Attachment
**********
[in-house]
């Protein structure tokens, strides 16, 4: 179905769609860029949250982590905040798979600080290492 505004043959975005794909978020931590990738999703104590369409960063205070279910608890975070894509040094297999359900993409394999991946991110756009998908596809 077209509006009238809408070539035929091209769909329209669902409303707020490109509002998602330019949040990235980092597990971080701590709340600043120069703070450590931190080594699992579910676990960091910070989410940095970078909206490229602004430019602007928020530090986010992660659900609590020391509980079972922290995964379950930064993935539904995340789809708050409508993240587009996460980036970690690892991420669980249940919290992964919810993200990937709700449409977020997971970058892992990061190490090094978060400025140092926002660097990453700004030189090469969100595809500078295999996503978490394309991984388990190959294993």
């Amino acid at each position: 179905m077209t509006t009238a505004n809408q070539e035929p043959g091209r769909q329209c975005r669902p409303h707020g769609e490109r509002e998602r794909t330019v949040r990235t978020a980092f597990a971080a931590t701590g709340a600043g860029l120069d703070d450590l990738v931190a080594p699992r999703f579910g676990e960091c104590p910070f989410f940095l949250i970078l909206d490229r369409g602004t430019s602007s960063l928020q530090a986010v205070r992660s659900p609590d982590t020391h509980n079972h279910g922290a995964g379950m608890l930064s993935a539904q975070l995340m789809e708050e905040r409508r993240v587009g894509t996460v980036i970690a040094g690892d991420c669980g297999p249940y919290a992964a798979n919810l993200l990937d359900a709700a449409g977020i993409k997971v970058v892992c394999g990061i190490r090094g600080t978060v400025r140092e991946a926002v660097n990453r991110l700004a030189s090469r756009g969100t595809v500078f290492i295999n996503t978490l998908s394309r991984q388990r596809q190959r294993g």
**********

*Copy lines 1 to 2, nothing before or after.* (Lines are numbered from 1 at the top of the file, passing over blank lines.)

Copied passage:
[in-house]
């Protein structure tokens, strides 16, 4: 179905769609860029949250982590905040798979600080290492 505004043959975005794909978020931590990738999703104590369409960063205070279910608890975070894509040094297999359900993409394999991946991110756009998908596809 077209509006009238809408070539035929091209769909329209669902409303707020490109509002998602330019949040990235980092597990971080701590709340600043120069703070450590931190080594699992579910676990960091910070989410940095970078909206490229602004430019602007928020530090986010992660659900609590020391509980079972922290995964379950930064993935539904995340789809708050409508993240587009996460980036970690690892991420669980249940919290992964919810993200990937709700449409977020997971970058892992990061190490090094978060400025140092926002660097990453700004030189090469969100595809500078295999996503978490394309991984388990190959294993």